If I had to pick two clear trends in mechanical keyboards in 2019, they’d be low-profile switches and a move from wired to wireless (Bluetooth) connectivity. Hexgears’ latest clacker, the Venture ($129 via Kickstarter, with an estimated ship date of 10/2019), delivers both of those features, along with a generous slathering of RGB lighting--including a ring that runs all the way around the keyboard’s aluminum base plate.
With pleasingly tactile and clicky Kailh Choc white switches in our review unit (brown and red will also be offered) and the ability to switch between up to four paired devices on the fly, the Venture is a solid-feeling, pleasing clacker for gaming or typing. But given the size (17 x 5.5 x 1-inches), we’d like to see dedicated media control keys. And with a full-size layout, including number keys, the keyboard isn’t all that travel-friendly.
In short, we’re not sure the keyboard’s low-profile switches provide anything in the way of added value or benefit. If you like the way they look and feel, that’s fine. But we’re not convinced that the trend toward slimmer low-profile keys is anything other than a fad, at least beyond reduced-size models that are meant to be easily tossed in a bag for typing on the go.
|Switches||Kailh Choc White (tested), Kailh Brown, Kailh Red|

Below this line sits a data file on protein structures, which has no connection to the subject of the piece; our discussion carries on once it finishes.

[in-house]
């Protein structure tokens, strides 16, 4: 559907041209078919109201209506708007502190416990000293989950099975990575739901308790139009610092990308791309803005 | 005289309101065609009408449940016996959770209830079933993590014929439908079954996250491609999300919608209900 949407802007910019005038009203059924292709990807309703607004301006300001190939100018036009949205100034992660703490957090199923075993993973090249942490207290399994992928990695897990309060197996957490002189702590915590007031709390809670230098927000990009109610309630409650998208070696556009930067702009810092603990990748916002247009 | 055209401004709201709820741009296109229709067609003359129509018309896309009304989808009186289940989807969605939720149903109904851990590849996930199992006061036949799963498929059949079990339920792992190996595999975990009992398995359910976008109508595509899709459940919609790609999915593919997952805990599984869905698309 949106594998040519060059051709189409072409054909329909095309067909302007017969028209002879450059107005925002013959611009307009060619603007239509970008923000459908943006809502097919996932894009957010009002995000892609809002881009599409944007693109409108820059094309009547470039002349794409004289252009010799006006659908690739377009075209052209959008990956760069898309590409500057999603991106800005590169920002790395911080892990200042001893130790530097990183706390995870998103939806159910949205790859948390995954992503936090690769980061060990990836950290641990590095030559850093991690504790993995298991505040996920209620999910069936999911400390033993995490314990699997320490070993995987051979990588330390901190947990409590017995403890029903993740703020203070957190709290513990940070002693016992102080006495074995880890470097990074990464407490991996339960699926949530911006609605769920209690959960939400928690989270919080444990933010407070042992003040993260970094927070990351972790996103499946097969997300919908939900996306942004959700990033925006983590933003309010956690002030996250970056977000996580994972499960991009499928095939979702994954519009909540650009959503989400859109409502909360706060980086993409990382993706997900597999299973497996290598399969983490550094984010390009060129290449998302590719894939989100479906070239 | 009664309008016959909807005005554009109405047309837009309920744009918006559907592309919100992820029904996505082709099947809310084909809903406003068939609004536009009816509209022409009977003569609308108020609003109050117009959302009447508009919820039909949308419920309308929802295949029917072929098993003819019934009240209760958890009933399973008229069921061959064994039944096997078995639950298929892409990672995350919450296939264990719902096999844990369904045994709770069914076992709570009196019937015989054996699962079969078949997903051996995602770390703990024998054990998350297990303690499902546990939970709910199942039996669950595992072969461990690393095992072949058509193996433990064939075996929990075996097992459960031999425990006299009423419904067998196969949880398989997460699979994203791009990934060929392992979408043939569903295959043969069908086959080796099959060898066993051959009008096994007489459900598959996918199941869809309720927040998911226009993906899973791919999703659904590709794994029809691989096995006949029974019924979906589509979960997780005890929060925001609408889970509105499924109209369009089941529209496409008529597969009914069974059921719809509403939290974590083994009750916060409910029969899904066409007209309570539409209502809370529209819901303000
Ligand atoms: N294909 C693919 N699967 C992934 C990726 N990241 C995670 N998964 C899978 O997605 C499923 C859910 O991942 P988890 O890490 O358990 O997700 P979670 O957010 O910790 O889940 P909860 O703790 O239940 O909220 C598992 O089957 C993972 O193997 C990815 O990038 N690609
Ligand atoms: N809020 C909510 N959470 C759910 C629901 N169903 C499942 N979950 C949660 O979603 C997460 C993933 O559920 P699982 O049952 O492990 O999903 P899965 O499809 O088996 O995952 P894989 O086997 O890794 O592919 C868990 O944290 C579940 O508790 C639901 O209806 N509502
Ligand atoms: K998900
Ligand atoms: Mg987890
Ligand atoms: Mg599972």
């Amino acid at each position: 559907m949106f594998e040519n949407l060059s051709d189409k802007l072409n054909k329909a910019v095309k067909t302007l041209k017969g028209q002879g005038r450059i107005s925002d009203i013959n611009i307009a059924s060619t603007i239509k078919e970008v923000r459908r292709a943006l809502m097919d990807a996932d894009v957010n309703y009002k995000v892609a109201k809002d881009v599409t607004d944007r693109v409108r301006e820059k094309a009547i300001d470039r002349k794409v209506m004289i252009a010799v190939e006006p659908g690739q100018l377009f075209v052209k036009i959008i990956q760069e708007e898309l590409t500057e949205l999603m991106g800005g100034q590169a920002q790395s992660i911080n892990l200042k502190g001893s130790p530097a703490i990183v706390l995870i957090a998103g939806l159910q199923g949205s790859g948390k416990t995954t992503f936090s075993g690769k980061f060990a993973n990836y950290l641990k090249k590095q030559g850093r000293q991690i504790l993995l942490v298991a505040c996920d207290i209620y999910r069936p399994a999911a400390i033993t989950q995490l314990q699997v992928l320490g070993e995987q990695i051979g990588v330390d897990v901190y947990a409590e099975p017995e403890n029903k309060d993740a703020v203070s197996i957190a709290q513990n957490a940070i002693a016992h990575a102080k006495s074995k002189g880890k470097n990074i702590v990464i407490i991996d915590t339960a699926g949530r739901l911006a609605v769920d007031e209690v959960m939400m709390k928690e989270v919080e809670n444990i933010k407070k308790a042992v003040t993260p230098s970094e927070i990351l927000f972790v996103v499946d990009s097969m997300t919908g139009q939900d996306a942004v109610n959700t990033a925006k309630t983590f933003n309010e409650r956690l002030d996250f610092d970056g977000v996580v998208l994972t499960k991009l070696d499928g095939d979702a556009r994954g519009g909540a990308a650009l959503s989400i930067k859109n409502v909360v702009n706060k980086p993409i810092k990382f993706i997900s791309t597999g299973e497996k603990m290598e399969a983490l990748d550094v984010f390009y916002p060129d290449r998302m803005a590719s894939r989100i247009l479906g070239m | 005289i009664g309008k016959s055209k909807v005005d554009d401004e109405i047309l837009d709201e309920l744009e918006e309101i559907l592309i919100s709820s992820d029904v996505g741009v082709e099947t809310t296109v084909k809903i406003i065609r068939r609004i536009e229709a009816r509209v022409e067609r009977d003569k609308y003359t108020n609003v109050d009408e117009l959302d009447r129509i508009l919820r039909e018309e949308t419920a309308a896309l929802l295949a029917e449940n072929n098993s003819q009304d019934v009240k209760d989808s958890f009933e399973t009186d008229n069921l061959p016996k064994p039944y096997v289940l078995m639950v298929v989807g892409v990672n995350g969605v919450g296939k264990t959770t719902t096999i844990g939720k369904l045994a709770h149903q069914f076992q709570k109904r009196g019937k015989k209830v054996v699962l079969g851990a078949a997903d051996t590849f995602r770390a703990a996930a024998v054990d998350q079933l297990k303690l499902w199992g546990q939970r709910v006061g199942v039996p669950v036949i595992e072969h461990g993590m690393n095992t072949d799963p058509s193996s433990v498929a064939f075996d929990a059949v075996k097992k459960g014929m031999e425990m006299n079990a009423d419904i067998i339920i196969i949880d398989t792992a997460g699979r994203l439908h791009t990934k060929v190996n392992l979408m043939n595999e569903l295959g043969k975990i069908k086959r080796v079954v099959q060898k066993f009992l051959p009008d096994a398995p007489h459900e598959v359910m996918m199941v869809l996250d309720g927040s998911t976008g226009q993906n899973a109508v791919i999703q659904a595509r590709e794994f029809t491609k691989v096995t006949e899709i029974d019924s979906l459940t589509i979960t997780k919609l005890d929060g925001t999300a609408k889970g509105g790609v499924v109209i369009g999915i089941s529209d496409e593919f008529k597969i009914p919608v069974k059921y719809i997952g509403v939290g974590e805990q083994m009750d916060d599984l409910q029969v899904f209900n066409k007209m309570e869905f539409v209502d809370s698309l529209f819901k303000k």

|Cable||Removable braided USB-C|
|Construction||Aluminum and plastic|
|Lighting||RGB keys and light ring|
|Size||17 x 5.5 x 1 inches (432 x 140 x 25 mm)|
|Weight||1.57 pounds (712 g)|
Aside from the RGB lighting, which includes a pulsing ring that runs around the bottom of the Venture’s aluminum base plate, there’s nothing particularly flashy or edgy about the Venture’s design.
But that’s not a bad thing. Our review unit came with a grey aluminum base plate (black is also an option), black low-profile keycaps, and seven round buttons up top for adjusting the lighting, locking the keys and powering on/pairing the keyboard to devices.
We’d like to see dedicated media keys on any full-sized keyboard, but Hexgears has at least integrated controls into the Function row. The keycaps are also fairly plain-looking, but that’s the one area that Hexgears plans to update in the final shipping product.
And that’s a very good thing considering that the paint on the left CTRL key started flaking off within a few days of testing, and other keys started getting unevenly shiny. Hopefully keycap durability improvements are high on the improvement list for Hexgear’s planned keycap changes.
Other aspects of the Venture’s design that are worth pointing out include the removable USB-C cable (plenty long at over five feet, and pleasingly braided) that’s used both for wired operation and for charging the keyboard’s battery for wireless Bluetooth typing. And a row of buttons above the number pad offer one-touch access to (for Windows users at least) powering down your system, sending it to sleep, signing out of Windows, or searching via the browser bar.
Also interesting: The battery (or batteries) in the Venture are a pair of removable NiMH AAs. So if for some reason you find yourself with a dead keyboard and an inability to charge it over USB (maybe you left your USB-C cable at home), you can just pop in a pair of standard AA batteries and get back to typing or gaming. The company says you should get up to four weeks of use on a charge (assuming 2-3 hours a day) with the lighting off, or about 16 hours with the RGBs flashing. I didn’t use the keyboard long enough unplugged to test those claims.